And this is a false dichotomy dying right now, a distinction that existed for technical reasons (small mobile processors not having enough power) is fading away, we better adapt or die as well.

We are seeing different approaches in software to be ready to this paradigm shift in hardware; both Windows 8 and OSX are trying to “mix” desktop and mobile paradigms. Here the problem (especially visible in Windows 8) is that the transition from different devices is too abrupt, you end up with an ui designed for a different kind of input method from what you are using (thik about Metro start screen on a 24″ monitor).


  • One size does not fit all.
  • There aren’t anymore well defined boundaries for different devices.
  • The UI should be like lego, every little piece should be interchangeable to do a million different combinations: small tablet, large one, laptop with touchscreen, small laptop with a mouse, tablet dockable to a mouse/keyboard station, whatever we don’t imagine yet…

To do a synopsis of this last post of the series, a phone and a desktop are the same system.

There are the Bob’s and the John’s systems, not the tablet system and the laptop system, the only difference between two systems is belonging to different people, being tailored around different lives.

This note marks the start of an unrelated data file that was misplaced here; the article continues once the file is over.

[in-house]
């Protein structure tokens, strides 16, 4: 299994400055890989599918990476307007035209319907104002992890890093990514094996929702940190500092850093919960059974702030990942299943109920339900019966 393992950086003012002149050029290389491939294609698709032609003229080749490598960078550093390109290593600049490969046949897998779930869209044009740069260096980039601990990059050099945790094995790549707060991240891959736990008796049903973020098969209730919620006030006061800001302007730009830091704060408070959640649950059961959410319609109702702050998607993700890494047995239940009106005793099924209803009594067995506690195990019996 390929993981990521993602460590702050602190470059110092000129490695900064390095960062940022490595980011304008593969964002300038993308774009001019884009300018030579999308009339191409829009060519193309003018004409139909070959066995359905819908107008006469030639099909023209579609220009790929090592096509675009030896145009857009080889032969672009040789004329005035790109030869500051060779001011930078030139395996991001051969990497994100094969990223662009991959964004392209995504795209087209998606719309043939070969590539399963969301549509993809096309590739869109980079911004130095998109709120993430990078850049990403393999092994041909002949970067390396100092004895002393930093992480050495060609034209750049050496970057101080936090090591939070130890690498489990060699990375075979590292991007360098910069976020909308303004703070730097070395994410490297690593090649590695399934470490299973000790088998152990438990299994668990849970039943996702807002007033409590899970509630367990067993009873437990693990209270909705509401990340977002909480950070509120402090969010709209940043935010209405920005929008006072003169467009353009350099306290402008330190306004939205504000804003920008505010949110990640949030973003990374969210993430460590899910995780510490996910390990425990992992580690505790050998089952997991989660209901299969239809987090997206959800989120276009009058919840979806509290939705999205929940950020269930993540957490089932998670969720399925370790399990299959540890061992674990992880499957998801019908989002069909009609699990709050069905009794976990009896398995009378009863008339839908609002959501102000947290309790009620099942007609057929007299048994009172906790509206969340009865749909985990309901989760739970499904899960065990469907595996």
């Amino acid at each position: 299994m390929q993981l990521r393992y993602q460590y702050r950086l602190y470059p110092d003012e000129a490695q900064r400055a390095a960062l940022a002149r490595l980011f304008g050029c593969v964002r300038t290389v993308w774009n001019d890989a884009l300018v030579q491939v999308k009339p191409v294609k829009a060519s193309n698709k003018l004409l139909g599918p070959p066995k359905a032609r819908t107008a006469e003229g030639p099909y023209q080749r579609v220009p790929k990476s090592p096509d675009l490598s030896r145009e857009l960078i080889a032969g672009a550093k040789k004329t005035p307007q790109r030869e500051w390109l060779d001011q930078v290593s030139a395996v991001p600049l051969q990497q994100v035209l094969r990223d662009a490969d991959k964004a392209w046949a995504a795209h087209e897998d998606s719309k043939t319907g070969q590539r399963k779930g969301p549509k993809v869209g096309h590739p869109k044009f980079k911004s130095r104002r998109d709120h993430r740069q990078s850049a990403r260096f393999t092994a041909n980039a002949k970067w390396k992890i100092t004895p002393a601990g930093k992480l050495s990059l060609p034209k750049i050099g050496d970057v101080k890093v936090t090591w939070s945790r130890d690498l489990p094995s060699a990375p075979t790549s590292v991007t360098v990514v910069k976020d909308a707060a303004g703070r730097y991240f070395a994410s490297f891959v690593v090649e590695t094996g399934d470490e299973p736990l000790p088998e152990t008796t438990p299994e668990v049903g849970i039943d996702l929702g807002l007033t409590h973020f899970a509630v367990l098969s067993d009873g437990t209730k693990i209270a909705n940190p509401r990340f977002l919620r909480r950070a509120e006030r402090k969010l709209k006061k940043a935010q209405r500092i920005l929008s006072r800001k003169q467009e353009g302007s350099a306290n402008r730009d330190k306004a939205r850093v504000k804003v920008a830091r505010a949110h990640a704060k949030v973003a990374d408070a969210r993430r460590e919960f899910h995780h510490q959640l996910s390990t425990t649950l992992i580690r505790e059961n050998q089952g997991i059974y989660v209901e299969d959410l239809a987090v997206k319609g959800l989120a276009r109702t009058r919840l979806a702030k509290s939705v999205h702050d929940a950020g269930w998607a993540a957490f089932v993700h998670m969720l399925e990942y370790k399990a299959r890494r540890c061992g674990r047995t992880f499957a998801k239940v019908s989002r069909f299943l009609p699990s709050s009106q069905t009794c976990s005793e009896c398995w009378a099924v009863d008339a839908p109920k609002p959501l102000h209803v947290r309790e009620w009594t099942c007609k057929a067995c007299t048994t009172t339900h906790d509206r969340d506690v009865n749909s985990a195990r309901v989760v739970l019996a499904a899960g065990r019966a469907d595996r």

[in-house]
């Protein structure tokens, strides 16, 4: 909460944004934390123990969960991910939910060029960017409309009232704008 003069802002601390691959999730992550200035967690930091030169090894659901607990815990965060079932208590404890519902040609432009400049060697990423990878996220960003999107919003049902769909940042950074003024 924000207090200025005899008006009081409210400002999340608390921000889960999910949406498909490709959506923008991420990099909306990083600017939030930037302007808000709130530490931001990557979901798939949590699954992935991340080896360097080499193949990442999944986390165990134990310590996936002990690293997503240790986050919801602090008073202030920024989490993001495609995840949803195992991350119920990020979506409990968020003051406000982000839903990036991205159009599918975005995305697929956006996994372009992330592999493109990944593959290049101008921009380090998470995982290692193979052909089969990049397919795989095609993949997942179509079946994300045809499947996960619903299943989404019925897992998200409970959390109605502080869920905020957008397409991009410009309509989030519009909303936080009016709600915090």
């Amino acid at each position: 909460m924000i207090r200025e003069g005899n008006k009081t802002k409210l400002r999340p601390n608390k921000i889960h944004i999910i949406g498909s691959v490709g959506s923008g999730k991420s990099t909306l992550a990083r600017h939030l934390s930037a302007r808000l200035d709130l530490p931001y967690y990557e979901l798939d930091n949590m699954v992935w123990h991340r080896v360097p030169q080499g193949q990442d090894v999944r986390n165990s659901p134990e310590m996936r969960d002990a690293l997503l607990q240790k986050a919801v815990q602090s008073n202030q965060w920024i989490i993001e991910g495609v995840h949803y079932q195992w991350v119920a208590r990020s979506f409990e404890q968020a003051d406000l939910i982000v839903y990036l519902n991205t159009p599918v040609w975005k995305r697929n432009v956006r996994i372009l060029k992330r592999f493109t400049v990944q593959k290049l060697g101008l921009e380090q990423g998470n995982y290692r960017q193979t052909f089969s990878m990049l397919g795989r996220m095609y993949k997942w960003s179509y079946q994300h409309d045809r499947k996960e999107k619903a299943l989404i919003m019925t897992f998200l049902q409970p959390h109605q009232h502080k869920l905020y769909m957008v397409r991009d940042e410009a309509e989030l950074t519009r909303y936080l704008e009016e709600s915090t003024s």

To conclude, by the way here is the complete version of the mockup that srarted this long brain dump:

Fictional Desktop?



This is the part 3 of 4.

As the popular saying goes, there is always an easy solution to every human problem: neat, plausible, easy to understand and wrong.

It’s now widely accepted that the graphical and behavioral presentation of an interface should be have some conformity to what we evolved to expect (as i talked about in the previous post: transitions, rounded shapes possibly textured, direct manipulation of objects are just some aspects of it), however this brought a very easy answer that introduces a whole new range of problems: skeuomorphism.

A skeuomorph design tries to mimic as much as possible real objects that are an analog version of the tool implemented by the interface, a typical example is an address book application that looks like a leather address book or an ebook catalog application that looks like an actual library.

Address book

This is the design direction Apple taken since a while, and now from mobile is starting to percolate in the desktop as well (and being Apple is influencing a whole lot of developers now).

This approach has several problems:

  • It kills consistency: the boundary between different applications becomes extremely evident, too evident, condemning to remain forever in the application based paradigm, while “application” is a technical detail, is not much really something that should be very evident in the user facing semantics. Every application has a completely different graphical language, even tough it was designed to ease the transfer of learning from the “real” world it ultimately hinders the transfer between learned part of the system.